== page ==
In addition, in order to create an appropriate public reaction among the population, a resource that was not at the disposal of the Russian Federation during its information operations in the EU and the US countries, namely, exacerbation of the situation at the front, could be involved. The escalation of the conflict in the Donbass can be directed to enhance not only panic, but also increase the degree of distrust to the current government.
Examples of how the Kremlin can use negative social factors we could see the German elections to the Bundestag, when Kremlin propaganda stimulated anti-immigration sentiments among the population.
I would like to dwell separately on the use of the social resources factor in the course of the Kremlin’s information operations to interference in elections in other countries, in particular in Ukraine. At the same time, when we talk about cyber threats, it implies not only the notorious interference through hacker attacks, but also large-scale information and psychological operations in social networks.
The vulnerability of users of social networks (SN) is that they sometimes cannot always know how to protect themselves from malicious content. And if the choice of TV channels, newspapers and radio is provided directly to a person, then advertising or content can be imposed on him in the CN, regardless of his desire. In particular, during the presidential election in the United States on Facebook, not only the content discrediting Democratic candidate Hillary Clinton was distributed, but also for a number of other purposes that influence on the elections.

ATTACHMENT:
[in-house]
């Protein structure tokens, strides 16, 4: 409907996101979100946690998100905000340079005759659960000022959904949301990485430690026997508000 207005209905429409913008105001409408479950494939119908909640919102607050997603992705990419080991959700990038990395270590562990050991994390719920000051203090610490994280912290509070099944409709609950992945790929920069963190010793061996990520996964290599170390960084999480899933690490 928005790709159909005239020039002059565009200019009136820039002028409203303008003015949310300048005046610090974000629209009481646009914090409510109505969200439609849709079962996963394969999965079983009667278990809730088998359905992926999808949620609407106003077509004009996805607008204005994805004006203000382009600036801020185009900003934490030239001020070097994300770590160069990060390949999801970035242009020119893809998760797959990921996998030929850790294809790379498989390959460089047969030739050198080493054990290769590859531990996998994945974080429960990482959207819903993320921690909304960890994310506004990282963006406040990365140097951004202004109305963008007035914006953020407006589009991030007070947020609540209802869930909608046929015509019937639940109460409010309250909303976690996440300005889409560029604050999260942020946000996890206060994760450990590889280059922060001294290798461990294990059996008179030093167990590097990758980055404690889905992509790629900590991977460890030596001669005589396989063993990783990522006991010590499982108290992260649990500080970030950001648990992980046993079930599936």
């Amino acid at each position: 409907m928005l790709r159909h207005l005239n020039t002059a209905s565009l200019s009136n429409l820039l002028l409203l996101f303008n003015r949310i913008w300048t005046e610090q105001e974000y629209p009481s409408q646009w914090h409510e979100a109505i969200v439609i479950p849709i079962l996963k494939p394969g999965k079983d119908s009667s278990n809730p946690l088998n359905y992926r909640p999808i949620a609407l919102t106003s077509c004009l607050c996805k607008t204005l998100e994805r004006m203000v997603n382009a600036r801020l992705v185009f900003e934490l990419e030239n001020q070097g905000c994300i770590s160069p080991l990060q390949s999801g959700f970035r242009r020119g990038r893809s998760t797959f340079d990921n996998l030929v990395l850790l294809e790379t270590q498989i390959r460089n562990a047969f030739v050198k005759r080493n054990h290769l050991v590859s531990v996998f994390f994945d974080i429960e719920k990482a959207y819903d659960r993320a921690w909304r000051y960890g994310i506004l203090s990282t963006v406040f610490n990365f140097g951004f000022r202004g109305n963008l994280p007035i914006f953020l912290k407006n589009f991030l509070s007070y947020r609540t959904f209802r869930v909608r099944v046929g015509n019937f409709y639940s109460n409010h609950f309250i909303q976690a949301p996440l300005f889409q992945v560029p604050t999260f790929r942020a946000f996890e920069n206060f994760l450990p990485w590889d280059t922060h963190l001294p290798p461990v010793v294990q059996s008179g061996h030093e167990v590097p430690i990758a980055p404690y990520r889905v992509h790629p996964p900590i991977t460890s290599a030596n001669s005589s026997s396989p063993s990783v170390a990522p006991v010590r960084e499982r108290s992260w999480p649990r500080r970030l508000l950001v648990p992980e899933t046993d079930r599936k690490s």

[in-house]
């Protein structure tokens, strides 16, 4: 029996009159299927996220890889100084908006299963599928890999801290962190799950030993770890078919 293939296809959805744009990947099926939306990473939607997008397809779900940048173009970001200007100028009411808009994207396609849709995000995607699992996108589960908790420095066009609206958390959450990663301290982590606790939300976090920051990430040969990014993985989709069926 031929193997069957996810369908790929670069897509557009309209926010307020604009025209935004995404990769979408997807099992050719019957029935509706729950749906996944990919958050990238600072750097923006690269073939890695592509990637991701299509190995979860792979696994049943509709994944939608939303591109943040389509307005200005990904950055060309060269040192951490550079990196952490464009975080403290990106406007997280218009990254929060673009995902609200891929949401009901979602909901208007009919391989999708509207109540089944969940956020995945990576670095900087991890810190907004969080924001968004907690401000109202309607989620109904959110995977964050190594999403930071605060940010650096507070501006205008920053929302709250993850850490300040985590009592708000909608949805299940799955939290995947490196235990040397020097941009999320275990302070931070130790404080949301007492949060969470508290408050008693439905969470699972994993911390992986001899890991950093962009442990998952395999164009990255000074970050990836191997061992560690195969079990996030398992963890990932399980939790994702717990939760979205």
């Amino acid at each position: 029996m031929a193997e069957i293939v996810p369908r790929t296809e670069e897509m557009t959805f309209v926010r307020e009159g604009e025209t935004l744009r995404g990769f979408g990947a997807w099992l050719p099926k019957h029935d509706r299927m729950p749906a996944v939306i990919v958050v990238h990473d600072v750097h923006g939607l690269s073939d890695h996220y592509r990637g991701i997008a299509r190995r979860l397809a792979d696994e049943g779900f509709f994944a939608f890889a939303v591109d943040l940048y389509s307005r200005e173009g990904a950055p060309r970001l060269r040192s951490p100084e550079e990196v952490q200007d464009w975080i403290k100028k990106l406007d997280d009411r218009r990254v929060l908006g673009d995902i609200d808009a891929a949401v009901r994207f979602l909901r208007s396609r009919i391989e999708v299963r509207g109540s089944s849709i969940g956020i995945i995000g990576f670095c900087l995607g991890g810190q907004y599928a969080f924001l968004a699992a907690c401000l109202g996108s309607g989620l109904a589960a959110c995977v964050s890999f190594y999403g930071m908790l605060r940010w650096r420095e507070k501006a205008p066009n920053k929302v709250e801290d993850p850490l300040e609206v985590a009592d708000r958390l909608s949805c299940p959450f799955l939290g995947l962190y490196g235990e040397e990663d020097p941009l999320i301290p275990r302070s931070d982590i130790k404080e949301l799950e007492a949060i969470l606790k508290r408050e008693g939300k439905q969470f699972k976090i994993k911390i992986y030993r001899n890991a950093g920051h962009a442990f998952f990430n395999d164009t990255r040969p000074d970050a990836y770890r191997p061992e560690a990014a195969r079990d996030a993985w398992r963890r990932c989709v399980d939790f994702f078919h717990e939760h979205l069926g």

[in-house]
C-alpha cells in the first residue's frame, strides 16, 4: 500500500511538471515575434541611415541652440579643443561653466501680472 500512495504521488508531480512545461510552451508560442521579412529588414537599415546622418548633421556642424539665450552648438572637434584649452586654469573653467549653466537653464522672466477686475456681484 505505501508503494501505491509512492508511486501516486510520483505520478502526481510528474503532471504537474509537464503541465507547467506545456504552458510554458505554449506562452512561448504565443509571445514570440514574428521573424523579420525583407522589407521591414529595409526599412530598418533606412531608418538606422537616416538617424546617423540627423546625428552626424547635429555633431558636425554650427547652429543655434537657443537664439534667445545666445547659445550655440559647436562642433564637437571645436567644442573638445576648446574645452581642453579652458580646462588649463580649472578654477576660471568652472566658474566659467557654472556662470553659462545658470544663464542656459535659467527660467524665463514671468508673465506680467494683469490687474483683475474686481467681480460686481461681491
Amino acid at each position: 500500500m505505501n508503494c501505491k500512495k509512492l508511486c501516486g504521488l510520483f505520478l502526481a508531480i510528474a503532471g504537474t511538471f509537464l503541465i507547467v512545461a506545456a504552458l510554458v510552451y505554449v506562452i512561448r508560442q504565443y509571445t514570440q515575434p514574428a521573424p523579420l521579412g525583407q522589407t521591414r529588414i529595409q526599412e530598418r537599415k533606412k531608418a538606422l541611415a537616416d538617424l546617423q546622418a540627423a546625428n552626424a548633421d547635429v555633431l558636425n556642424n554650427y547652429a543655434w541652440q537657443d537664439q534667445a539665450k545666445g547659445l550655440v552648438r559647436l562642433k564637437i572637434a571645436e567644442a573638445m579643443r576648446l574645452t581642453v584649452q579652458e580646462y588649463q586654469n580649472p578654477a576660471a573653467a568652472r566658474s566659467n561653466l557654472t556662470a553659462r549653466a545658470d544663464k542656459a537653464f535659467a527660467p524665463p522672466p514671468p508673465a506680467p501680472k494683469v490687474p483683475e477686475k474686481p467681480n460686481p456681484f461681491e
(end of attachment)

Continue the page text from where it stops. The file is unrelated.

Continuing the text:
But not only advertising can become a tool for disseminating distorted information in the SN. Practically on all resources that are popular among Ukrainian users, there is a large army of so-called bots (programs posing as human beings), trolls (people acting as commentators and distributors), as well as opinion leaders that are used by Russia to popularize bogus stories, fakes or opinions.
So, in April 2015, using the open source tools of NodeXL, Internet explorer Laurence Alexander collected and visualized data on almost 20,500 pro-Kremlin Twitter accounts, revealing a huge range of attempts to manipulate information in Runet. At the same time, 17,590 Twitter accounts had strong signs of bots.